At Strong Tower we have a mantra we recite: “Train Strong. Eat Strong. Think Strong.”
This mantra outlines the framework by which we build happier, healthier, more mission-minded people. And working out on Thanksgiving likely undermines all three.
Stop me if you’ve heard this one. Athlete A is talking to Athlete B about their Thanksgiving plans. Of course Athlete B is starting the day with a workout. Hopefully a really “good” one too. One that makes them work hard and sweat a lot. Why? Because, it’s Thanksgiving and they “need to earn that food, those calories.” I know it’s true because I’ve heard it and even said it. And even though it might be said in jest, there is a grain of truth in every joke.
Using exercise to compensate for food you have eaten or will eat is a foundational thought pattern for an unhealthy relationship with both exercise and food.
Far too many people use exercise as punishment. They indulged all weekend so they need to “burn it off” Monday at the gym. They ask how many crunches it will take to burn off that cupcake. They are planning how many miles they need to run in order to offset dinner. Or, worse yet, they create a “caloric deficit” by working out intensely Thanksgiving morning so that they can eat dinner “guilt-free”.
Exercise is not the work you must do to offset your food. It is not the punishment for the beer. It is not trying to prove to other people that you are worthy of love. This is an unhealthy view of exercise and of yourself.
Exercise should be a celebration of what your human body is capable of. It should be preparation for your mission in life, allowing you to pursue you passion and calling for as long as is possible with your health never being a limiting factor.
Further, an important part of training strong, is being wise about your rest and recovery. Too many of us seek intensity more often than we should. Your body needs to rest and recover more often than you think. Taking Thanksgiving off won’t undo all the fitness you built. Just like your fitness wasn’t built in an evening, you cannot lose it in an evening either.
Rest. Your mind and body will thank you.
Food is fuel. Food is also an integral part of human connection. Both of these things are equally true. Be it a family dinner making the family unit stronger or religious sacrament and liturgy being based on the breaking and sharing of bread, food connects us and builds bonds between us as human beings. That bond, this connection, is more vital than your training regiment or diet will ever be.
Read that last sentence again.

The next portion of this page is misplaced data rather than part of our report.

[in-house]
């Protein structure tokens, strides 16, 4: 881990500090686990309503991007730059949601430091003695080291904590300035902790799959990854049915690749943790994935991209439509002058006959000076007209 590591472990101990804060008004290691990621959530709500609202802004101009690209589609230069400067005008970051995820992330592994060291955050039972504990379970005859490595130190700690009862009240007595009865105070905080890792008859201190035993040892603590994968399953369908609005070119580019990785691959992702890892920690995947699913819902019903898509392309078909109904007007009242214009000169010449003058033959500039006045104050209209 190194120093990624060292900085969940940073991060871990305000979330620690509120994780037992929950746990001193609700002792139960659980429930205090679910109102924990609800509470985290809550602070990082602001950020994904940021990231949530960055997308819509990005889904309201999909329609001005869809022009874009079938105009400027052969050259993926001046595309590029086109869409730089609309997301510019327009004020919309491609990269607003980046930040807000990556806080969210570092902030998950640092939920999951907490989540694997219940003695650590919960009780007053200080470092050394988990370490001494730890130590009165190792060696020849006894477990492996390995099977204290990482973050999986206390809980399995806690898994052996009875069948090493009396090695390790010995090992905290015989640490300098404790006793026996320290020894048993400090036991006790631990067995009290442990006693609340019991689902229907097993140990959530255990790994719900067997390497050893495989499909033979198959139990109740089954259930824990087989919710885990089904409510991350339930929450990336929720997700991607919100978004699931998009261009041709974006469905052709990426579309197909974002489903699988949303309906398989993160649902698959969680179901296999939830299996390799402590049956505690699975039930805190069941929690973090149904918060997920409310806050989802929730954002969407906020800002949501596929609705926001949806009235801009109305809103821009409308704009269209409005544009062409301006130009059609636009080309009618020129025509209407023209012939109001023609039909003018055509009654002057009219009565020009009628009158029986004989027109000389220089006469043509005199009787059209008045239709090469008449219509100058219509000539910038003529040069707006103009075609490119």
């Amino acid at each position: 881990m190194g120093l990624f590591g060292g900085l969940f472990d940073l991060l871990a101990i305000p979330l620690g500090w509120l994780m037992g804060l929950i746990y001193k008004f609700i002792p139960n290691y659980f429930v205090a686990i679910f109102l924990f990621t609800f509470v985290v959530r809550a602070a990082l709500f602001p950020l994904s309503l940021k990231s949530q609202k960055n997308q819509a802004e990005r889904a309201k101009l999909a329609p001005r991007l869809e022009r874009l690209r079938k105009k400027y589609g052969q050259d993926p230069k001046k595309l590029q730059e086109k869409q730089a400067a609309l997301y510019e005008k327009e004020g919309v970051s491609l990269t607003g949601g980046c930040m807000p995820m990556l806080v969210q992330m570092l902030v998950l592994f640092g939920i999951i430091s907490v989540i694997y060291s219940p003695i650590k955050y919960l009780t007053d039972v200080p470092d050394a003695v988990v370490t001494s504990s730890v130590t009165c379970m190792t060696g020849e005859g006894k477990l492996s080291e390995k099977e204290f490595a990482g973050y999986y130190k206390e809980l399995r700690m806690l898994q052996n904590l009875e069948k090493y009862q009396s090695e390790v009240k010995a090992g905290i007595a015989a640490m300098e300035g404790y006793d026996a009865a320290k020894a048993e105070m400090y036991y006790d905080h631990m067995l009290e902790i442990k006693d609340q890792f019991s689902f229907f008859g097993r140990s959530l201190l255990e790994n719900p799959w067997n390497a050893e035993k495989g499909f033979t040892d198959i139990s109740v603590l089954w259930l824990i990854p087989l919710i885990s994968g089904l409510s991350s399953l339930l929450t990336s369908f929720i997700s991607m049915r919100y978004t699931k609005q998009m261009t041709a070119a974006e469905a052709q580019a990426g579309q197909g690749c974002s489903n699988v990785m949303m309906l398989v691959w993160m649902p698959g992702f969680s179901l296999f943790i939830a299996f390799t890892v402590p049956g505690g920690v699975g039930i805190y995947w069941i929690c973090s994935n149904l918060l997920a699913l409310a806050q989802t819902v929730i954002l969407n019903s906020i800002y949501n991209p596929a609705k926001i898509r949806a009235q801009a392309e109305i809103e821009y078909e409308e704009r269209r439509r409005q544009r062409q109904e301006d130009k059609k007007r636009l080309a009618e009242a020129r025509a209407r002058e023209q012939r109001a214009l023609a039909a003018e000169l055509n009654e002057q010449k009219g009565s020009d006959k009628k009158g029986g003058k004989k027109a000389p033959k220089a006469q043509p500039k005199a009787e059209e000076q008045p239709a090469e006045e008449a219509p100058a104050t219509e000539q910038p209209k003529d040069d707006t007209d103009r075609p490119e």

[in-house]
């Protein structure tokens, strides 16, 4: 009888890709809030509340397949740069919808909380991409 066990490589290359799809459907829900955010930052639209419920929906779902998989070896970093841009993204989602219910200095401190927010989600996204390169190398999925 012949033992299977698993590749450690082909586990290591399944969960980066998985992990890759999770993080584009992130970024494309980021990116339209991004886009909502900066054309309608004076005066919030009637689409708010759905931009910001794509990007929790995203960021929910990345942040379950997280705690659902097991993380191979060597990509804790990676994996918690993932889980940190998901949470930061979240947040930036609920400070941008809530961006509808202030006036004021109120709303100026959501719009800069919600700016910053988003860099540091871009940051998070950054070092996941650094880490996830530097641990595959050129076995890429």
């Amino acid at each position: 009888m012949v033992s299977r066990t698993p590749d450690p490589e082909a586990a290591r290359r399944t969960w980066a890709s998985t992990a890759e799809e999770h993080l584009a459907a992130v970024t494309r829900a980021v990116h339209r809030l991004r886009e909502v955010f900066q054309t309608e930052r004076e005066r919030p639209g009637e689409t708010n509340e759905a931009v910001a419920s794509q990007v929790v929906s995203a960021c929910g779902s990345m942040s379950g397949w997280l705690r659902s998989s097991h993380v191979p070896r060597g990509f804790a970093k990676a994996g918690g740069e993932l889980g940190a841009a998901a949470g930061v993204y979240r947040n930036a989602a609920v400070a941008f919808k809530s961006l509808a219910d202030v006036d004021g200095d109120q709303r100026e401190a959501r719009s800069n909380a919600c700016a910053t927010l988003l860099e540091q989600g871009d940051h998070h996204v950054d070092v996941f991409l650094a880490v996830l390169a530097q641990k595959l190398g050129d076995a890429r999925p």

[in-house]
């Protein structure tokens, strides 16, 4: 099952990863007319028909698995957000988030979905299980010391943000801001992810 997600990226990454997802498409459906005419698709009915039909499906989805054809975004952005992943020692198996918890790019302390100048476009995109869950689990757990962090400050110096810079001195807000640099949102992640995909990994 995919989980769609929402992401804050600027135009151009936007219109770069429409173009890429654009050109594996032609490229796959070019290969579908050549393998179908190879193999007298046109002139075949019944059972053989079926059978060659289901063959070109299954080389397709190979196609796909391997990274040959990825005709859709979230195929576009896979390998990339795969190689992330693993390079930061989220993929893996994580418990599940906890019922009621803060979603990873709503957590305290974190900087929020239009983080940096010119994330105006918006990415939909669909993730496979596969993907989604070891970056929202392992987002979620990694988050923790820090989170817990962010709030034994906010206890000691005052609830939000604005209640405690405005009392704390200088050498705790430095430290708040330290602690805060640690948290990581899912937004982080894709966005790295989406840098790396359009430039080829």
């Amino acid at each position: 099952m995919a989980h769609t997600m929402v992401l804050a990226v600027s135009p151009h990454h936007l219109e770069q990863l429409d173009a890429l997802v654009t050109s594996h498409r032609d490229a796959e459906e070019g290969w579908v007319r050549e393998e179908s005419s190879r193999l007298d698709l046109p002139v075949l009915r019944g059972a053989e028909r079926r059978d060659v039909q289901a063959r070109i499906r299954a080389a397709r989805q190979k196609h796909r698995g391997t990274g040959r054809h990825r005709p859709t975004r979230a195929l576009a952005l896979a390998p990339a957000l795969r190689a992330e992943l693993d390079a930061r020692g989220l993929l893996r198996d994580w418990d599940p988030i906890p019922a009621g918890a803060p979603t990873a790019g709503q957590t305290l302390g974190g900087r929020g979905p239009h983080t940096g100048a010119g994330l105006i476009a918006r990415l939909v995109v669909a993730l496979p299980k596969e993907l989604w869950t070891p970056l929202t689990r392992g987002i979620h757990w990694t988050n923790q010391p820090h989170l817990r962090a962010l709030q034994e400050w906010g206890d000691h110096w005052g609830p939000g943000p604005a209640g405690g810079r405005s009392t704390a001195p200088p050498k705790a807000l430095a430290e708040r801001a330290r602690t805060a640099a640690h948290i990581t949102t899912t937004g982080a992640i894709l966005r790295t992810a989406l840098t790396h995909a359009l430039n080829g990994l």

I’ve heard coaches instruct people to be the outlier and be the weird one when it comes to food and community. They suggest not breaking bread, avoid going out, refusing the food offered to them, or worse yet refusing to have community with people who do this. And while they might hit their marcro-nutrient count, it comes at a much more grave expense. It fractures relationships.
No one is saying to overeat and become a glutton, least of all me. You can absolutely enjoy Thanksgiving food in a wise and sustainable way. Use a tip my wife calls The No-Thank You Serving. Take a small amount of what’s offered to you even if you have no intention of finishing it. It blesses the giver and integrates you into the community.
You are not a bad person because of the food you eat. You are not to be punished for the calories you eat. This is an unhealthy view of food and of yourself. Just like you did not achieve a sustainable eating habit, weight loss, and fitness in one evening, you cannot undo it in one evening either.
Break bread. Literally. The bread. Partake of the bounty. Sit at the table and laugh with someone over cranberry mold. Your heart and soul will thank you.
This is likely the biggest reason why you should not workout on Thanksgiving. An idea behind Thanksgiving is to pause and be thankful. This is a practice you should perform daily. Yet most all of us do not.
Gratitude has a number of documented effects:
- Enhances your mood
- Increases positive thoughts
- Increased self-satisfaction
- Lowers blood pressure
- Boosts immune response
- Increases your likeability (seriously)
- Builds empathy
- Strengthens interpersonal relationships
Yet, we’re somehow willing to think that as long as we exercise and eat well we don’t need to worry about the practice of gratitude. But by glancing back over that list, there are health benefits there that simply cannot be obtained through diet and exercise.
Gratitude is a significant tool in your health and wellness toolbox. Take the day and focus on those people and places and things you’re grateful for. Really reflect on them and feel the depth of your gratitude for them, especially when you consider where you would be with those things.
If you are serious about your whole health, not just a tiny part of it like your back squat or Fran time, then you’ll skip the gym and spend the day with food, friends, and thankfulness. And yes, virtual counts this year 😉
We’re so serious about this aspect of your happiness and health that we’re closed on Thanksgiving this year. We want out staff to be happier and healthier, so they are no allowed to work. We want you to be happier and healthier, so you can’t come in.
I’m so thankful for you, dear reader. What are you thankful for?